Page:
Podiatry Goes to the 2012 London Olympics & Paralympic Games

A Career Series in podiatry – Nat Padhiar

Sports medicine and podiatry form one of the fastest areas of development in the career of a podiatrist – but training requires self-discipline and acquiring good mentorship. Meeting a Guru Professor Nat Padhiar is a delight. He can boast a list of awards from a number of organisations and his curriculum vitae runs to 30 pages.

Nat discusses his approach to sports medicine, his own aspirations, the Olympics, a course he has helped develop in podiatric sports medicine (PSM) and, his passion for tendon injuries, exercise-induced leg pain and injections (interest prolotherapy).

The Dawning of New ideas

Nat with Farhat Chida, Paralympic 400m Gold medallist 

For those keen on developing any career, we all have to learn the fundamental science of the foot. This concept does not apply to podiatry alone. The exciting part about podiatry is that it continues to develop. Those professionals entering podiatry can provide a core service to help the public or take their undergraduate learning further.

There is no quick fix, no rapid elevation to specialism, specialism must be earned through actions and results. Although the progress in podiatry has been extensive since the 1970s. Half a century of new ideas and innovations constantly offers challenges to those who like to learn, develop, and lead.


I wanted to talk more about his work and the ethos behind sports medicine & podiatry and his passion for sports. Nat tells me that ever since he can remember, he has always been a keen sportsman. His passion is cricket and when aged 15 years, he represented Uganda schoolboys. The game he still plays and spectates. He also played and enjoys tennis, and rugby and, represented his school at the Uganda National Championship in Track & Field events, 800m, 1500m and Cross country. He took up marathon running in the mid-1980s and has completed 37 marathons and well over 200 half marathons, all for charity and fun.

Actions develop learning

Nat believes that to be a successful sports medicine clinician, the key is to understand the sport and the participant. The best way to have a better understanding is to take part in the sport. In his professional capacity, he has been part of the medical team and has attended World Student Games (1991), Commonwealth Games (2002), Island Games (2003), Everest Marathon (1993,1995), Mongolian Sunrise to Sunset Marathon (2001-2003), Daily Telegraph/British Brain & Spine Foundation London Marathon Team (1999-2007), London Triathlon (2005) and London 2012 Olympic & Paralympic Games (2012).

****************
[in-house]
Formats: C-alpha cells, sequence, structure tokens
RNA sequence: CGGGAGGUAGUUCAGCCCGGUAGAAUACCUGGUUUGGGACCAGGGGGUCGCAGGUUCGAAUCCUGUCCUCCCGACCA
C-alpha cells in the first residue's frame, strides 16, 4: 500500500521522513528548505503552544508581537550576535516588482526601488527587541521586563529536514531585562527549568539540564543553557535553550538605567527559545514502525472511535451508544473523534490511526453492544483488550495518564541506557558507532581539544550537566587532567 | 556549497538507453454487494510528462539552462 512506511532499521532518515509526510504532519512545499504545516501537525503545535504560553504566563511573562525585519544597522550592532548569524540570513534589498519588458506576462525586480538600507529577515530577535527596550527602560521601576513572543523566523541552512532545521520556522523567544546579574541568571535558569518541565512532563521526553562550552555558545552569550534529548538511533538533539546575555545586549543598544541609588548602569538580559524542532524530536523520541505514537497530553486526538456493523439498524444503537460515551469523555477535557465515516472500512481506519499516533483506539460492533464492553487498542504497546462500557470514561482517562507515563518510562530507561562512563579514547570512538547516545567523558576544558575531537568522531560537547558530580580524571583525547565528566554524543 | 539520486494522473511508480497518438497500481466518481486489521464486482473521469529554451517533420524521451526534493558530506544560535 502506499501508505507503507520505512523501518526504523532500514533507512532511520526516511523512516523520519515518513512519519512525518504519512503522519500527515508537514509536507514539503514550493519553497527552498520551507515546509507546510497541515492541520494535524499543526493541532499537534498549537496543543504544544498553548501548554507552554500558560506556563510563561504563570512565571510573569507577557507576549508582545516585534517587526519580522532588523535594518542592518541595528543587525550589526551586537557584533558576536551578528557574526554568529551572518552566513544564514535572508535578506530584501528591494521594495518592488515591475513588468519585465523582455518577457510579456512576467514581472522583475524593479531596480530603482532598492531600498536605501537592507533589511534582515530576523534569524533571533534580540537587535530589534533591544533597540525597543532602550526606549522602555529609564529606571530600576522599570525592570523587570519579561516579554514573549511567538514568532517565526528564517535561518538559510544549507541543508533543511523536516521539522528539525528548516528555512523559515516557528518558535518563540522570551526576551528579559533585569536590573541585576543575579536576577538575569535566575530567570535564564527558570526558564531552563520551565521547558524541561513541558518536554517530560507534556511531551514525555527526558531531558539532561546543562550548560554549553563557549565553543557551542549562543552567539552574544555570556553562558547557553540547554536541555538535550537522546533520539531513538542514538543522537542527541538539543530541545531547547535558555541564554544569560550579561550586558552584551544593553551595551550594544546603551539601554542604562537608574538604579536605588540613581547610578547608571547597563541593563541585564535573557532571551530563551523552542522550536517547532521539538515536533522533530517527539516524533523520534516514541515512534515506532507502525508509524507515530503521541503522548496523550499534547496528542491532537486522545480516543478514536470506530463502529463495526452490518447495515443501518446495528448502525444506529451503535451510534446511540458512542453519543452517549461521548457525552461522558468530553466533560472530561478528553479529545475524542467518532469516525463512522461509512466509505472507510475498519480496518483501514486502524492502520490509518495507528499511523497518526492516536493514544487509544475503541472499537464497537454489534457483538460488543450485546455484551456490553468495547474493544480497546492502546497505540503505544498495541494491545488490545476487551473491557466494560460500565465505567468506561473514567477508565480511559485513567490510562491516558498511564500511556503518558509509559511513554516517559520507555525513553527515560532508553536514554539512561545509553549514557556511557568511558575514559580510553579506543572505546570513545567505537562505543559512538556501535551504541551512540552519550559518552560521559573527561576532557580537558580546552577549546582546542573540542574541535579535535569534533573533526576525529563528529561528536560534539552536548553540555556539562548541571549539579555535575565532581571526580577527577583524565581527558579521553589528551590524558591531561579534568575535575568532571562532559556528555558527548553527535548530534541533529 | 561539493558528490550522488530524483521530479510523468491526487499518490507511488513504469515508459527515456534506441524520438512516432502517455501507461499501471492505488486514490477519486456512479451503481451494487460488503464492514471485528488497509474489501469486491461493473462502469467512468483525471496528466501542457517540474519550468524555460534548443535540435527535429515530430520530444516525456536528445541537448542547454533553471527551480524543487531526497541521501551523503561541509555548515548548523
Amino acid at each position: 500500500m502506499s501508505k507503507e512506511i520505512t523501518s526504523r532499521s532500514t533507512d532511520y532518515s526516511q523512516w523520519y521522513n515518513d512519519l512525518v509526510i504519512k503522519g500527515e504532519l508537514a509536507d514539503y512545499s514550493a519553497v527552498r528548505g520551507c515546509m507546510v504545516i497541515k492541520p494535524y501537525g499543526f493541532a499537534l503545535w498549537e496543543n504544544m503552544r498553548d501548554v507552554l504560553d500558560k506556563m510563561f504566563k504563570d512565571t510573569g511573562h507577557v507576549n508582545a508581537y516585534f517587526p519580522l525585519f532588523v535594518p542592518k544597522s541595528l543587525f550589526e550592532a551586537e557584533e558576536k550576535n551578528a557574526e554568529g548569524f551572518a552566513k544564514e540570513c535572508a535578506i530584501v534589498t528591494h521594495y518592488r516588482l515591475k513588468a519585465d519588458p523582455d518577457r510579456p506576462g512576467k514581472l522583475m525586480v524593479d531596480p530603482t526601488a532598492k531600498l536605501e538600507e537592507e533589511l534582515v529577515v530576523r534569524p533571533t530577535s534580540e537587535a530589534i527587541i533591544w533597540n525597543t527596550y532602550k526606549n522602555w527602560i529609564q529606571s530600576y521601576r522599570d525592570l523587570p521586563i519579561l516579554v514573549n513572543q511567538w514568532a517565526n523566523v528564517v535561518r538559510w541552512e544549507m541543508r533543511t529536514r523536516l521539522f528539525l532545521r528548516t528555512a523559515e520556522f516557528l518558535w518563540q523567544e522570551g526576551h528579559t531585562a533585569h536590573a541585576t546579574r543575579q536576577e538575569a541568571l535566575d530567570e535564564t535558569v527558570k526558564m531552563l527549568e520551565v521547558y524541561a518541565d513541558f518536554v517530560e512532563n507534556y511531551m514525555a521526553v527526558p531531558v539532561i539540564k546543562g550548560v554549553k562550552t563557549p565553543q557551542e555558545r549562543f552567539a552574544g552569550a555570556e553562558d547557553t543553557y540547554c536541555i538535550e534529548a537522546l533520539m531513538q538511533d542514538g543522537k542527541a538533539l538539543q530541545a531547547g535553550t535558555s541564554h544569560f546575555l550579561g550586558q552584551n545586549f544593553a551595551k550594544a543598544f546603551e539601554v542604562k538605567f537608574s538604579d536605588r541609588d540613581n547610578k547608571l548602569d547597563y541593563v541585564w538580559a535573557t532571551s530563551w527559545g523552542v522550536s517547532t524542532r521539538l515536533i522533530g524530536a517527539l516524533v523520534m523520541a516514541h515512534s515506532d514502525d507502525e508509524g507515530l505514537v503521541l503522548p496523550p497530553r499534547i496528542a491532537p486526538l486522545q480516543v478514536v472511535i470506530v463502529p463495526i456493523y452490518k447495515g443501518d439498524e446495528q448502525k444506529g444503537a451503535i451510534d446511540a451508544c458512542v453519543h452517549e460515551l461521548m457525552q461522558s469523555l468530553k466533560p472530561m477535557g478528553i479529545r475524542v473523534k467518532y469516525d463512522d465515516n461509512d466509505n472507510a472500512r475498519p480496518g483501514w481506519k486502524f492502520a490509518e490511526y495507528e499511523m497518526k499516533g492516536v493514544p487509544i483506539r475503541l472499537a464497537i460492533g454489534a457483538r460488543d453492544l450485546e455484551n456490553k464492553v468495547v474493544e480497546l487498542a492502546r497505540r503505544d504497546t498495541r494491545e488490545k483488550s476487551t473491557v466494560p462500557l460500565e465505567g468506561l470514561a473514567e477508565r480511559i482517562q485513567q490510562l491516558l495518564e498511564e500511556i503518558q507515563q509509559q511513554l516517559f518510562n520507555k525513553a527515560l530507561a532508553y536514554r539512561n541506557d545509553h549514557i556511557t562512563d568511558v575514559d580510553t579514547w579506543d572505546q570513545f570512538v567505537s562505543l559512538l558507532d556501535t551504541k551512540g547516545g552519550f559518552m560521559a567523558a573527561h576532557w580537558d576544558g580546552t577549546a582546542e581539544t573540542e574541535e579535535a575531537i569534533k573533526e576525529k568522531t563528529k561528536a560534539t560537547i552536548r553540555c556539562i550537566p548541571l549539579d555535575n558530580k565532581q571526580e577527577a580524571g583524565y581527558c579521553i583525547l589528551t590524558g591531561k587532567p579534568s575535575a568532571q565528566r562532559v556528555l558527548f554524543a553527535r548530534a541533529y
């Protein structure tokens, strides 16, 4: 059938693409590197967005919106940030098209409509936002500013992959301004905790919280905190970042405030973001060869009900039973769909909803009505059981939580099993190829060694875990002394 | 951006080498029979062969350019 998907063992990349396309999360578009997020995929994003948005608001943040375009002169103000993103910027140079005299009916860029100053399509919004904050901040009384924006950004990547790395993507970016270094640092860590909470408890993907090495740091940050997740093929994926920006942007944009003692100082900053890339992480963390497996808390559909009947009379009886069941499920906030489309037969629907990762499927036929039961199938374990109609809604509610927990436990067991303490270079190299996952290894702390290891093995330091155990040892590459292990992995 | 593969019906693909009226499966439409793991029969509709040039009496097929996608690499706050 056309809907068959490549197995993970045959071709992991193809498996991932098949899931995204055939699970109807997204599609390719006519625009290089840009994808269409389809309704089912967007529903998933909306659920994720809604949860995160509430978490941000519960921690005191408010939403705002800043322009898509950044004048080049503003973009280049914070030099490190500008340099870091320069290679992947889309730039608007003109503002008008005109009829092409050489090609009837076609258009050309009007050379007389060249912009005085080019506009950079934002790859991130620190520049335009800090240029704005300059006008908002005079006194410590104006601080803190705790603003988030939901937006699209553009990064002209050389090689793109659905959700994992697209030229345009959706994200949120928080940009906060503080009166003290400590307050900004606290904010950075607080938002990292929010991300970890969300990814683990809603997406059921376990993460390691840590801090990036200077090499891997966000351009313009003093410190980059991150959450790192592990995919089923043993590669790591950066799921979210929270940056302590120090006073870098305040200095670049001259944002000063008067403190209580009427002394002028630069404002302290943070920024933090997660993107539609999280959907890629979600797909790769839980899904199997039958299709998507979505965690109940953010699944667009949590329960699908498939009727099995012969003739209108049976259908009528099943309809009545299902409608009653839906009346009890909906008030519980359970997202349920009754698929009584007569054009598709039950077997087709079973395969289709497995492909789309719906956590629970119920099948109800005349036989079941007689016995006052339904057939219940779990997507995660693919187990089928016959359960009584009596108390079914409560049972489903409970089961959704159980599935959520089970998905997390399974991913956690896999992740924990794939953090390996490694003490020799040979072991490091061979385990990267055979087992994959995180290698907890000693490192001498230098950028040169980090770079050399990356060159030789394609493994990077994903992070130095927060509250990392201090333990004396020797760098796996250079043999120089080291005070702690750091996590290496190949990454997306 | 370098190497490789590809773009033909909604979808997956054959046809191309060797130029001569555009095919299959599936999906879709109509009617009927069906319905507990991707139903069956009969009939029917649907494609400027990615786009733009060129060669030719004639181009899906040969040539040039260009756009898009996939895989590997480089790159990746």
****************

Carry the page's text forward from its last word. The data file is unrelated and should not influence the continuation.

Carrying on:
Turning point

Nat Padhiar’s epiphany came as podiatry was incorporated into the Olympics. He was appointed a member of the Medical Service Team for the London Organising Committee for Olympic & Paralympic Games (LOCOG) in 2007 and, was the Clinical Lead and Team Leader for Podiatry at The London 2012 Games. He was based in the Polyclinic, Olympic Village in Stratford for the entire period of the Olympic & Paralympic Games 2012.

“We had 16 podiatrists, 4 podiatric surgeons, 8 sports podiatrists, 1 general podiatrist and an academic podiatrist – it was a nice cross-section. That not only put us on a map, but it gave us that elevation we needed and then things started to move.” This was the first time in the history of the Olympics that podiatry was this well represented.

Early challenges

There were many challenging discussions and debates about the role of a podiatrist in the London 2012 Games. The role of podiatrists was perceived to be limited to superficial structures, biomechanical assessment and providing orthotics. This was not the vision Nat had and working with a LOCOG medical team that involved people from the International Olympic Committee (IOC) and other medical members, he had to justify the inclusion of podiatry within the London 2012 Games. The scope of Practice he had envisaged was very different.

“We’re talking about taking an athlete, making a diagnosis, investigating, confirming and treating it and returning them back to sport.” Nat was challenged to – “what he would do if a medical problem came along, like gout?”

Nat’s answer was decisive, precise and in keeping with medical guidelines

  • Imaging to identify if there was damage to the joint cartilage – erosions. 
  • Identify any obvious radiological change
  • Check blood levels for the serum uric level
  • Balance medical needs with the patient. 
  • Consider the athlete’s prospects of medals and financial commitment.  

Podiatrists have prescribing advantages 

Nat promoted a strong team ethos and believed his case could be argued by liaising with doctors, physiotherapists, and specialist rheumatologists. The main aim was to assess whether a player or athlete could safely be returned back to the sport. Keen on evaluating all the risk factors he would make the case for injection therapy. Nat had a competent understanding of his own field of expertise but importantly he could embrace the overall team objectives. 

As time progressed it was clear he could bring skills to the field of sports medicine because of his own training as a podiatric surgeon. With many physiotherapists not wanting to use imaging or use prescribing privileges, they relied on medical doctors. Nat was able to point out that his team should have full access to radiology (investigative as well as interventional) and drugs which are on the Prescription Only Medication list for which all podiatrists are annotated on the HCPC register. He wanted his team members to provide an altruistic complete care for the athletes.